TxDOT does reimburse the city some money: So far this year, Suhm told the council, we've received $200,000 to mow (every 28 days during "the growing season," in the words of Assistant City Manager Forest Turner) and pick up trash; the city should -- but don't hold your breath -- get around $800,000 from TxDOT total, after the city spent upward of $3 million just to clean up what TxDOT let go to seed. (Last year's total budget put $6.5 million toward TxDOT ROW maintenance.) Should the city yank its dough, TxDOT will still mow -- three times a year, which is nothing -- but as far as Hunt, Greyson and Griggs are concerned, the $3.2 million left in this year's budget isn't money the city should be spending any longer.
Hunt spoke first, insisting that "as I drive around the city and try to get all around on our TxDOT freeways, I do not see an incredible difference between the maintenance TxDOT had done and the maintenance we're doing, and I am not sure why the city of Dallas would continue to want to take on that burden and have taxpayers pay additional dollars when we're not going above and beyond what TxDOT is doing. ... I think this is something we can turn over to the state. I don't think they can do a worse job than we have seen and can use the $3.2 million to restore park maintenance in the Park Department.
"We're also talking about retaining 70 positions in the Park Department, which is critical. Those are the folks who do the park clean-up, and if we privatize it we have less quality control. We've also seen in other cities that sometimes when park maintenance is fully privatized, they come in with a really low number, then you get rid of your equipment and personnel, and the cost skyrockets, and you're in a bind."
The current budget proposed trimming park mowing cycles -- from an average of every seven to 10 days to 12 days "during peak season," per the budget, while reducing trash pick-up. And the city has issued requests for proposals to see if it's possible to privatize park litter clean-up and mowing -- and if the city receives bids it likes, it could RIF dozens of Park and Rec workers. As it stands now, the Park and Rec maintenance budget will be reduced by $2 million.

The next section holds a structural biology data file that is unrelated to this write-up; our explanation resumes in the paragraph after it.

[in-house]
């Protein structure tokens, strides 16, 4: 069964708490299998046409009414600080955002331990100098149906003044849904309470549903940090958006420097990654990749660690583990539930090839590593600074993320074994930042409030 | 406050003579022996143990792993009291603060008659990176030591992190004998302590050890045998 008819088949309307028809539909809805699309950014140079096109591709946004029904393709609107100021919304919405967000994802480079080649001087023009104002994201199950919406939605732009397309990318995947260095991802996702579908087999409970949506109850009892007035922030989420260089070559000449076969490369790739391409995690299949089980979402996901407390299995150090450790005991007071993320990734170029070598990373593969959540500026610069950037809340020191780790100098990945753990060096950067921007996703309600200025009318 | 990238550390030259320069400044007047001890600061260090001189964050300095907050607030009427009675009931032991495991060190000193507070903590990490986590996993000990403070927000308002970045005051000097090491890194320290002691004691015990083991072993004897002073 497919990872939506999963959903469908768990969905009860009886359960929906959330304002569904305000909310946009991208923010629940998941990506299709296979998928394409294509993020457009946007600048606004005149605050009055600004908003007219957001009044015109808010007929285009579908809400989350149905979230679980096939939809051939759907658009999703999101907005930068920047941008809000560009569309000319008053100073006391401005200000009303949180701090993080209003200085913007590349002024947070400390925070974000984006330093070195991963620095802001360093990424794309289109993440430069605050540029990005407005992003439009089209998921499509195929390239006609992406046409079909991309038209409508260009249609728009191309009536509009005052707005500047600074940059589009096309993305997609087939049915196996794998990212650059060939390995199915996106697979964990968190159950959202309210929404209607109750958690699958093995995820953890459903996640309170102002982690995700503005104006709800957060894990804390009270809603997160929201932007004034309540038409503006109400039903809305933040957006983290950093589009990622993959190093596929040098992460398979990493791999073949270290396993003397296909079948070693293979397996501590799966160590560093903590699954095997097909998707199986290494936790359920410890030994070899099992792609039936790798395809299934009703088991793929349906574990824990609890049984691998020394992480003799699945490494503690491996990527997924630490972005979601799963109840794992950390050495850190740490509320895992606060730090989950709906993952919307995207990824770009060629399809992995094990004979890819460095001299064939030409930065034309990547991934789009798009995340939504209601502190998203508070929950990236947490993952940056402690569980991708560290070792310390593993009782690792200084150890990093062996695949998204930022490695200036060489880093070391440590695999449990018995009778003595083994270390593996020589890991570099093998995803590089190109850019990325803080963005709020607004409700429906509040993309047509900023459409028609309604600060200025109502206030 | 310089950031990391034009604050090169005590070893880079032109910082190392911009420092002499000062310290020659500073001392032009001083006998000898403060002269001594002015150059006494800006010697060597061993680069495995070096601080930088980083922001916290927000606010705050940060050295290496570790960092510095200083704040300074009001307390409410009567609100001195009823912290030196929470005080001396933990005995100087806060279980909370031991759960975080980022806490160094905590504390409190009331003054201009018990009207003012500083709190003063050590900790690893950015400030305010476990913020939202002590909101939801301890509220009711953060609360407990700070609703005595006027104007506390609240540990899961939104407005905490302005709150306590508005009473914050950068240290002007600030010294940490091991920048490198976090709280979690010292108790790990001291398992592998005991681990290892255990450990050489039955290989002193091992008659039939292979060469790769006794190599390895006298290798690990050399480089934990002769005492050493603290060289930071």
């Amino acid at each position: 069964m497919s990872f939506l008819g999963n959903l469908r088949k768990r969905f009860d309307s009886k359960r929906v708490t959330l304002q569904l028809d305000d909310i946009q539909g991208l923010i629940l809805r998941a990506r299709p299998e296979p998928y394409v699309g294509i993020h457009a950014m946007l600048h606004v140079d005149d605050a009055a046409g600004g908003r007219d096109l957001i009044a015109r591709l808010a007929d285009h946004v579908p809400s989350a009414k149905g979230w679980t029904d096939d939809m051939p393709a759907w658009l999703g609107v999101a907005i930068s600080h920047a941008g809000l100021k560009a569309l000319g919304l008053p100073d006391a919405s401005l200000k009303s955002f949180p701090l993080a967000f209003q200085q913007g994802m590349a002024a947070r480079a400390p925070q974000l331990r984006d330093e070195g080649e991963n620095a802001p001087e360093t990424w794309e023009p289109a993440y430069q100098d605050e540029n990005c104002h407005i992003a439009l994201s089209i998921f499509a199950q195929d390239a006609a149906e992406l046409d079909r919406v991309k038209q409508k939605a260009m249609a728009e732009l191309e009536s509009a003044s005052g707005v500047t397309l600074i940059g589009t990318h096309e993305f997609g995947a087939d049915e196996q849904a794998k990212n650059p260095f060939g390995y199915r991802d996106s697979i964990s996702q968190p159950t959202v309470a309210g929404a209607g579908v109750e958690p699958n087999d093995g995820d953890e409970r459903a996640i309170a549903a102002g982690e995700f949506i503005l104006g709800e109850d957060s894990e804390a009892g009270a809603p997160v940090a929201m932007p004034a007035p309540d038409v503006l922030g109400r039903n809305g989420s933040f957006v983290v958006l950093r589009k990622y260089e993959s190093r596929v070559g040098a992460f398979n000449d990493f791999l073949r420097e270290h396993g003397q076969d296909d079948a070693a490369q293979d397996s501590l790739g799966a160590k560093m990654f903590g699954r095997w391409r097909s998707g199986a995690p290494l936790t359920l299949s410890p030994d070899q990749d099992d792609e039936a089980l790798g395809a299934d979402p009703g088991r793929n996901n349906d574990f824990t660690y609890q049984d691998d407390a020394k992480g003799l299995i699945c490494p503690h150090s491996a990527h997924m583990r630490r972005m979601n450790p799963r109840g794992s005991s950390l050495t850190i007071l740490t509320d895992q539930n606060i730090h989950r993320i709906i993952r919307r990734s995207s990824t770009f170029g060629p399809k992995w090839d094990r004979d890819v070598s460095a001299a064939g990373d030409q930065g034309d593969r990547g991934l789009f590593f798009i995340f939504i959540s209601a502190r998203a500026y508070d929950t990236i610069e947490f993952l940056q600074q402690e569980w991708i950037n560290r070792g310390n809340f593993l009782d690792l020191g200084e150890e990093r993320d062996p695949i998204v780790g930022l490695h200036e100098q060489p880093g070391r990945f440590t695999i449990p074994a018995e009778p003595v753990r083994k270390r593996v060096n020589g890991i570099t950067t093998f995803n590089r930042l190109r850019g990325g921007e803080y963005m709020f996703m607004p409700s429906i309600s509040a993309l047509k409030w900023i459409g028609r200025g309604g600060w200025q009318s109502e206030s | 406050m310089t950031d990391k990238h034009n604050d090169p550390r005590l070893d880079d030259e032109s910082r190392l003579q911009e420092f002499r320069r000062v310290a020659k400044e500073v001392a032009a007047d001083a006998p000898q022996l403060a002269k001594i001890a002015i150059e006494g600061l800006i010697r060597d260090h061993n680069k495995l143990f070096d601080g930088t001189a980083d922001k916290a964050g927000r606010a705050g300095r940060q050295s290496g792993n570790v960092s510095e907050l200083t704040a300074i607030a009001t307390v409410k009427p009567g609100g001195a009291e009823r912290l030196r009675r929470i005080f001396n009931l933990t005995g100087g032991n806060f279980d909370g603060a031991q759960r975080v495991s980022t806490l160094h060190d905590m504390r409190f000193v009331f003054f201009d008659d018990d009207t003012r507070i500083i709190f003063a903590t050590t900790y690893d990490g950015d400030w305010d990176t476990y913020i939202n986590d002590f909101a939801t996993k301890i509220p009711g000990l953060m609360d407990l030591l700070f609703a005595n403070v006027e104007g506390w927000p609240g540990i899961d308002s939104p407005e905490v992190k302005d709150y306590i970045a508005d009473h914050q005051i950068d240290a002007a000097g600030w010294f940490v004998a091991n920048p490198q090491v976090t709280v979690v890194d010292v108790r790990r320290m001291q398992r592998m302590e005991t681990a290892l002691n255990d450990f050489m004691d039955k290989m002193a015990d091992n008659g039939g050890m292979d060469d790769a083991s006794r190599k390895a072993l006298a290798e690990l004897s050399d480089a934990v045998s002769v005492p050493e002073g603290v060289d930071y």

Greyson and Griggs followed up. Keeping parks clean and fixing potholes is "a neighborhood quality of life issue," said Greyson. Asked Griggs: "Do we want a plesant residental experience or larger commuter experience? ... We need to refocus ourselves on our residential experience, and this money goes a long way to fixing parks and potholes."
Dwaine Caraway was a bit mixed on the the subject. Far as he's concerned, this is a state problem -- one the state continues to ignore. He pointed to the 8th Street exit off IH-35, near Townview, which remains covered in high weeds and trash; Delia Jasso would later back that up, calling that "gateway ... litter-strewn." Caraway pointed out: That's by Royce West's office "and the responsibility of the state, don't beat me up about it." Far as Caraway's concerned, "The state's not doing their job: They need to make a commitment they are going to do what's needed to take place." Then, he backed off: The city needs to keep paying for it "till we get a commitment from [the state]."
Hunt also wanted to know: What's the deal with N. Central Expressway, which "looks as bad as it ever looked" Turner said, look, it's a separate contract, and the city's just as unhappy as she is with TxDOT's work to yank the dead vegetation and replace it with native, drought-resistant plants. Said Turner: "We share your frustration." Hunt asked when Central will be done; Turner didn't know. Answers forthcoming, at some point.
They've been talking about this for an hour. How will they vote? Answer coming in the comments.
Get the This Week's Top Stories Newsletter
Every week we collect the latest news, music and arts stories — along with film and food reviews and the best things to do this week — so that you’ll never miss Observer's biggest stories.